MLB: Betting Baseball in the Second Half



2009-07-20

With the All-Star game behind us and three well-deserved days away from wagering on Major League Baseball, it's time to get back in the saddle and continue the delightful daily grind. If you have had the good fortune of making a solid profit like this reporter betting baseball, it is time to consider a few adjustments for the remainder of the regular season. What could change in three days with no games played?...A lot! Stick with Sportsbook.com the rest of the way for the best in baseball wagering opportunities.

Playing Favorites is more costly

Remember when the New England Patriots were in the midst of unbeaten regular season and were 9-0 and 8-1 ATS? The very next week oddsmakers had enough of squares and sharps kicking their behinds and made the Pats 16-point road favorites at Buffalo. Their thinking was you want to play them, go ahead, beat this number and it continued the rest of the season. Though, not to that extreme because of pitching matchups, the same thing occurs in baseball the rest of the season. Boston, the Yankees and the Dodgers will see ever increasing prices if they continue to win, making them poor risk-reward choices. The same will be true on the opposite end of the spectrum, with baneful teams like Washington and San Diego, helping inflate numbers of their opponents.

My advise on money line wagering is stick to certain limit (I use -175, normally about -155 otherwise) on favorites, since virtually anything above that number means you have to win two games for every loss.
Find bad teams playing well

It's impossible to determine at the moment, however a few sub .500 teams are going to play unexpectedly well for long stretches and can be real bankroll builders. The absolute best recent example is the 2005 Houston Astros. At the end of July, Houston was 47-56 and going nowhere. Phil Garner was brought in as interim manager and nothing happen at first, then the Astros sky-rocketed, winning 42 of last 59 games and made the playoffs as wild card team before losing in the World Series to the Chicago White Sox. Keep antennae on high alert for this opportunity.

Ride Streaks Good and Bad

Just like in surfing, it's not easy to catch the right wave. Too often, we as sports bettors are leery of streaks. We pay attention when a team wins or loses five in a row and often lack the confidence to "ride the tide" figuring the game we choose will be the loser. I'm not advocating "chase systems", rather finding teams that have won possibly three in a row, are scoring runs like people flocking to a Harry Potter movie opening weekend and the right pitcher is starting. Play that team and who knows, they could have streak of seven or eight wins and you profited each time. One other piece of advise, think about playing that team one more time after a loss, since like many streaks, its not always consecutive wins, but winning nine of 11 or 12 of 15, those add up quickly also. Do the 2007 Colorado Rockies jog the memory, winning 11 in a row and 13 of 14 starting in mid-September? The exact method works for Play Against teams on losing binges.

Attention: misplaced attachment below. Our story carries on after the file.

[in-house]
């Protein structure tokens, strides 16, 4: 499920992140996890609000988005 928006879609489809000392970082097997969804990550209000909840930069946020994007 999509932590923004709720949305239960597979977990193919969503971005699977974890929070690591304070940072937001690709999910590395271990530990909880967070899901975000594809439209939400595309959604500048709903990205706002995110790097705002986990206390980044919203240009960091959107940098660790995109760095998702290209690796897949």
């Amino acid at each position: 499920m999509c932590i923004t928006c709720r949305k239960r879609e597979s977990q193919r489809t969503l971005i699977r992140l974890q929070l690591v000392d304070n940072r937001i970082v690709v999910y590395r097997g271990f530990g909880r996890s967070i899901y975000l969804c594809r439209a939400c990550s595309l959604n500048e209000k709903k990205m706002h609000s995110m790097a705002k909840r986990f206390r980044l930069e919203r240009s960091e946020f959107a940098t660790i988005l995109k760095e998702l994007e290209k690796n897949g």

Bullpens still matter

As innings start to mount on starting pitchers, the significance of the bullpen increases. Teams that have their house in order can see ERA of bullpen drop a half a run or more from here on out. This collection of relievers can provide a number of winning bets, saving small leads or games that are tied in the middle innings. Watch these numbers carefully.

Follow home/road records

By now, most teams have set up a pattern of playing tangible baseball home or away. The Red Sox, Dodgers, Tigers and Giants are all strong home wagers, while the Phillies, Rockies and both Los Angeles teams are the most profitable bets as visitors. Knowing this enhances chances to cash winning tickets more frequently.
September can be scary

For most sports bettors, once football starts, baseball is either finished or put on the back-burner. This is not a bad strategy for a number of reasons. Start with what teams care about winning and those waiting for the season to end. Contending teams offer little value unless they are playing each other, which is more a crap shoot late in the season. Expanded rosters, means more research to check who is or isn't playing and being unfamiliar with called-up pitchers adds to the quandary.
Don't blindly bet just to do so, since a bankroll that took five months to build can disappear quickly in 30 days. Be extremely judicious and only play games you feel are next to "locks". Otherwise, set aside a few days to do baseball exclusively. An extremely successful bettor friend of mine bets baseball just on Monday, Tuesday and Wednesday in September, giving him what he feels is ample time to prepare for football weekends.

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